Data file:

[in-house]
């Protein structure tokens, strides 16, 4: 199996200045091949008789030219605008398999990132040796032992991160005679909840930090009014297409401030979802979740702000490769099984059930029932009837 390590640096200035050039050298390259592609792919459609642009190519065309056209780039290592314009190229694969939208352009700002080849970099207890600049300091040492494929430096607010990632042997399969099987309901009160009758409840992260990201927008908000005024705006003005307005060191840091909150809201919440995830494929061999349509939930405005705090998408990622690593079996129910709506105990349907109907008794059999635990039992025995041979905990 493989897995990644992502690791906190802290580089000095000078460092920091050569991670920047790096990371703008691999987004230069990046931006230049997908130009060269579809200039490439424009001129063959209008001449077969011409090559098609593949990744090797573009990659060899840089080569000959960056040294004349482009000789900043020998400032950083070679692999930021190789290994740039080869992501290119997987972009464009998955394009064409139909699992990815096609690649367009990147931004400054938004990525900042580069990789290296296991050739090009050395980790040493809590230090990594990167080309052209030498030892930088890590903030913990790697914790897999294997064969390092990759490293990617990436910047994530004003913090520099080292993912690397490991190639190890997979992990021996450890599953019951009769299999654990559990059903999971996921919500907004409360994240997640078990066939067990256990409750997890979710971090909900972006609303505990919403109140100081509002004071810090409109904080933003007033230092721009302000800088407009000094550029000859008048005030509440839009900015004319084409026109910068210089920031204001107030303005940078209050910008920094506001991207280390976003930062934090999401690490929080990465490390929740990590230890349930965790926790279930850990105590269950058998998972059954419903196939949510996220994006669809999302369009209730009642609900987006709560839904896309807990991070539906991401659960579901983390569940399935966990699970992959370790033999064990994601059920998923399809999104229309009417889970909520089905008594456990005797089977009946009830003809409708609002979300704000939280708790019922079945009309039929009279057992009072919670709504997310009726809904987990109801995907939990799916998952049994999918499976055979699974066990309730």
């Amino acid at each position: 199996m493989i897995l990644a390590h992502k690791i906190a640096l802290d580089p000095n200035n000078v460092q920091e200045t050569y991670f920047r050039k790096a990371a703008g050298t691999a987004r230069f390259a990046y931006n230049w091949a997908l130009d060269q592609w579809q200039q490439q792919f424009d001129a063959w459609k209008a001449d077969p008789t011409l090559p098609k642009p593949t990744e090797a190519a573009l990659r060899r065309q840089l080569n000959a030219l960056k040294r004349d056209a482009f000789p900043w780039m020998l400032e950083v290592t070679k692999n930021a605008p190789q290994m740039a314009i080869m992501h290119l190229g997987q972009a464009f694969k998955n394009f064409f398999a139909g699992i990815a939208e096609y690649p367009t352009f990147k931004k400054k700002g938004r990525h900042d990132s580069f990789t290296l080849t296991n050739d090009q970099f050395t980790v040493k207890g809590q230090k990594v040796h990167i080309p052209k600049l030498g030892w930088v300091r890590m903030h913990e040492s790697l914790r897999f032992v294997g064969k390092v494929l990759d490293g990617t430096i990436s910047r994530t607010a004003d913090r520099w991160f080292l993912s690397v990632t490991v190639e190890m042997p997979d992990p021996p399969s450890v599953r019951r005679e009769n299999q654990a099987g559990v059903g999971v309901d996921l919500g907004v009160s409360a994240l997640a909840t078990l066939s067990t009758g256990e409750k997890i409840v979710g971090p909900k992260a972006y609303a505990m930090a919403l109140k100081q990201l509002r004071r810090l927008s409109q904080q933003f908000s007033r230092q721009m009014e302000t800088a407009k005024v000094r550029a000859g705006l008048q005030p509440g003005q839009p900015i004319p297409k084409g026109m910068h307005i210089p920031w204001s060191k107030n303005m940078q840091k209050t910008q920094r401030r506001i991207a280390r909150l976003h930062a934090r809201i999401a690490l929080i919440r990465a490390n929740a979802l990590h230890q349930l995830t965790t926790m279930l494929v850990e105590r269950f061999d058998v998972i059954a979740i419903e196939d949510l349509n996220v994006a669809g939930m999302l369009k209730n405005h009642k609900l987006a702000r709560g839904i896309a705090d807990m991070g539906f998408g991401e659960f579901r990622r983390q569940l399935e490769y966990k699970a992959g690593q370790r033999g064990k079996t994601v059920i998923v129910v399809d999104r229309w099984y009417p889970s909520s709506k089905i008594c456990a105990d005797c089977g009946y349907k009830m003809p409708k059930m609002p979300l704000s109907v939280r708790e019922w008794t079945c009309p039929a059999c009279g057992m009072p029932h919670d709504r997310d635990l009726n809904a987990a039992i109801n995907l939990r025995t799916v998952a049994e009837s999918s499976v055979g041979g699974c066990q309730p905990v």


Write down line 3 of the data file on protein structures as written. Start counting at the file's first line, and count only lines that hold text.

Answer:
């Amino acid at each position: 199996m493989i897995l990644a390590h992502k690791i906190a640096l802290d580089p000095n200035n000078v460092q920091e200045t050569y991670f920047r050039k790096a990371a703008g050298t691999a987004r230069f390259a990046y931006n230049w091949a997908l130009d060269q592609w579809q200039q490439q792919f424009d001129a063959w459609k209008a001449d077969p008789t011409l090559p098609k642009p593949t990744e090797a190519a573009l990659r060899r065309q840089l080569n000959a030219l960056k040294r004349d056209a482009f000789p900043w780039m020998l400032e950083v290592t070679k692999n930021a605008p190789q290994m740039a314009i080869m992501h290119l190229g997987q972009a464009f694969k998955n394009f064409f398999a139909g699992i990815a939208e096609y690649p367009t352009f990147k931004k400054k700002g938004r990525h900042d990132s580069f990789t290296l080849t296991n050739d090009q970099f050395t980790v040493k207890g809590q230090k990594v040796h990167i080309p052209k600049l030498g030892w930088v300091r890590m903030h913990e040492s790697l914790r897999f032992v294997g064969k390092v494929l990759d490293g990617t430096i990436s910047r994530t607010a004003d913090r520099w991160f080292l993912s690397v990632t490991v190639e190890m042997p997979d992990p021996p399969s450890v599953r019951r005679e009769n299999q654990a099987g559990v059903g999971v309901d996921l919500g907004v009160s409360a994240l997640a909840t078990l066939s067990t009758g256990e409750k997890i409840v979710g971090p909900k992260a972006y609303a505990m930090a919403l109140k100081q990201l509002r004071r810090l927008s409109q904080q933003f908000s007033r230092q721009m009014e302000t800088a407009k005024v000094r550029a000859g705006l008048q005030p509440g003005q839009p900015i004319p297409k084409g026109m910068h307005i210089p920031w204001s060191k107030n303005m940078q840091k209050t910008q920094r401030r506001i991207a280390r909150l976003h930062a934090r809201i999401a690490l929080i919440r990465a490390n929740a979802l990590h230890q349930l995830t965790t926790m279930l494929v850990e105590r269950f061999d058998v998972i059954a979740i419903e196939d949510l349509n996220v994006a669809g939930m999302l369009k209730n405005h009642k609900l987006a702000r709560g839904i896309a705090d807990m991070g539906f998408g991401e659960f579901r990622r983390q569940l399935e490769y966990k699970a992959g690593q370790r033999g064990k079996t994601v059920i998923v129910v399809d999104r229309w099984y009417p889970s909520s709506k089905i008594c456990a105990d005797c089977g009946y349907k009830m003809p409708k059930m609002p979300l704000s109907v939280r708790e019922w008794t079945c009309p039929a059999c009279g057992m009072p029932h919670d709504r997310d635990l009726n809904a987990a039992i109801n995907l939990r025995t799916v998952a049994e009837s999918s499976v055979g041979g699974c066990q309730p905990v």